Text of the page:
Martini Mix-Off Recap
Two weeks down, two more to go before the finals. Judges (yours truly included) have sipped and slurped 18 martinis, and as one of the testers, I can definitely say ... "It's OK."
Don't read me wrong here. As a judge, I'm not allowed to give any kind of bias prior to the end of the competition. I can say this, though: In the five years I've been a judge, the quality of the martinis has improved every year. This year is no exception. But if you ask me about a specific one we've tested, you'll get the standard answer, "It's OK."
One interesting note I didn't mention was that MilkyWay bartender, Pat Carden, has voluntarily retired from the competition. Last year, Pat swept the awards in all three categories after winning the classic category for three (or is it four?) years in a row. This leaves the competition wide open to any new hotshot bartender. And, boy howdy, competition is definitely fierce. Judges also this year get to give a "spirit" award to the bars that put on the best show, or spectacle for the judges.
Week one had us at 8th Street Wine Company, the Red Room and Mai Thai. The evening started with a bang with bartender Joe Dewey (former owner of Mosaic and former martini judge himself) shaking up a trio of martinis. Being the first bar on any evening is tough, and it's even tougher being the first bar on the first night as judges at that point have nothing to compare to, so judging can be a little, shall we say, conservative. As a former judge, Dewey knows this. And despite the luck of the draw—the lineup of bars is determined by randomly drawing numbers out of a hat—the 8th Street Wine Company fared "OK."
At the Red Room next to Pair, judges were escorted to the back room through a modern Clockwork Orange theme. Everything is red, naturally (or is it unnaturally?) and televisions playing static created a creepy overtone. I kept waiting for the bartender's long single eyelash to drop in one of the martinis but it never happened. He served up a "Dreaming in Italian" (the classic), a "Meaning of Joe" and an original martini, the "Fabulous Fizztini." They were "OK."
Mai Thai went with a colonial Indian theme which was fun. They served the "Whitman's Desire" and the sponsor's category, "Black India." I was definitely surprised by the depth of both cocktails with the inclusion of spices not normally used in a drink. Whether I liked that or not is for me to know and you to find out. I can, however, definitely say both were "OK."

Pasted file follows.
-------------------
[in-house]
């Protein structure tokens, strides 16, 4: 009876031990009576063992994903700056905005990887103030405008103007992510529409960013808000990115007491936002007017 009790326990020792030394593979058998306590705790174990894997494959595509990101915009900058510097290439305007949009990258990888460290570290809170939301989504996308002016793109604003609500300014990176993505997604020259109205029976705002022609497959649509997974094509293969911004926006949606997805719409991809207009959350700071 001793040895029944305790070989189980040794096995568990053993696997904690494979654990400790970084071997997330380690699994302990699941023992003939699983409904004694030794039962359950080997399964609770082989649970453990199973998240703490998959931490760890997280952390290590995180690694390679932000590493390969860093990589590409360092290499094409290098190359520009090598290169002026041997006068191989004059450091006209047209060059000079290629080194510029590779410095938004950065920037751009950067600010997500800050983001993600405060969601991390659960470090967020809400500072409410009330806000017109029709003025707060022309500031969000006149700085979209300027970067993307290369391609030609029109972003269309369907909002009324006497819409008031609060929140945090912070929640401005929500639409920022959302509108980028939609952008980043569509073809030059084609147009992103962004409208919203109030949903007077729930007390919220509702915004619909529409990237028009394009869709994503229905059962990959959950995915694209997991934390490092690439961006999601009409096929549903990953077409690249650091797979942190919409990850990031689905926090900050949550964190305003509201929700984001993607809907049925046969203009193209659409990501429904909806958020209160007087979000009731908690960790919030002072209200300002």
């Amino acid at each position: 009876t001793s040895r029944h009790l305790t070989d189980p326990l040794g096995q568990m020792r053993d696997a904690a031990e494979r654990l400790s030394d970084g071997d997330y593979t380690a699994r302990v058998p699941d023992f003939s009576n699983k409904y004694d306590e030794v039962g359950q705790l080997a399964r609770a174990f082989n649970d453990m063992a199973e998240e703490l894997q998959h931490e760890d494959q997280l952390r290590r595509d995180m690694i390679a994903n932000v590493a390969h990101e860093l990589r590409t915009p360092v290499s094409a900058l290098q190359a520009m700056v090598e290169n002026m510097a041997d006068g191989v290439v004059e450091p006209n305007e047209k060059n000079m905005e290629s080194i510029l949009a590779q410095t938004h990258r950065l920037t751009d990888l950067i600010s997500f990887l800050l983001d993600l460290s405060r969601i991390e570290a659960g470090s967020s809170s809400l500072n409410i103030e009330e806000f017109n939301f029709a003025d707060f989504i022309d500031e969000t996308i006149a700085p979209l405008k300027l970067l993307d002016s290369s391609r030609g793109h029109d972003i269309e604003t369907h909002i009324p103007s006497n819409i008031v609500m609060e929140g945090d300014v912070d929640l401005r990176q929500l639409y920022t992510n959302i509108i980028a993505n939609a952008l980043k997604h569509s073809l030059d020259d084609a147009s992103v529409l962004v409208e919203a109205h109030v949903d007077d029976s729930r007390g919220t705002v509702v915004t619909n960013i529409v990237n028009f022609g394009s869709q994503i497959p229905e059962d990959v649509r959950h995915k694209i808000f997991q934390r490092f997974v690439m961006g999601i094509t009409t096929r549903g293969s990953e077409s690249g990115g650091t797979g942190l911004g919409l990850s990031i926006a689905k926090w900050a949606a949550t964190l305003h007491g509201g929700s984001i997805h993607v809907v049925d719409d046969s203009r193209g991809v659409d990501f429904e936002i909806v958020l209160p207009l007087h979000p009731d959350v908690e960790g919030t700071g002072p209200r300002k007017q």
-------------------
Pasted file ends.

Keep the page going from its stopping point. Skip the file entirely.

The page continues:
Week two, we visited The Front Door, Piper Pub & Grill and Reef. Reef definitely put on a show with Polynesian dancing, but all three bars made some "OK" martinis. The Front Door had the coldest martini of the night with a 27.7 degree classic and we also got to try a unique martini made with hops-infused gin. It was "OK" but if you've never tried something along those lines before, I suggest you do.
At Piper Pub, I was flabbergasted at the variety of food they brought out for us to try. Typically known for pub fare, the chef really went all out and prepared some snacks for us judges. We marveled at the variety of all the tasty bites and changed our minds about the menu at Piper Pub. Oh, yeah, the martinis were "OK."
Finally, Reef helped the judges get lei'd as we walked in the door. Ultimately, though, it was the martinis in a variety of tropical-theme glasses that caught our attention. Coconut, fruit juices, gin and rum helped us wash down an assortment of munchies they served us to snack on. It was the perfect end to a wonderful night of martinis. And I can tell you, they were all "OK."
Martini Mix-Off Update
The 2007 Martini Mix-Off judging happens again this Thursday, May 17, with a trio of downtown restaurants. Beginning at 7 p.m., follow the judges as they traipse from Bardenay to Lush to Pair.
Martini Mix-Off ticket books are available for $65 at any participating restaurant. You get a ticket for one martini of your choice at all 12 participating bars and restaurants through the end of June, and you also get in to the gala event on June 2.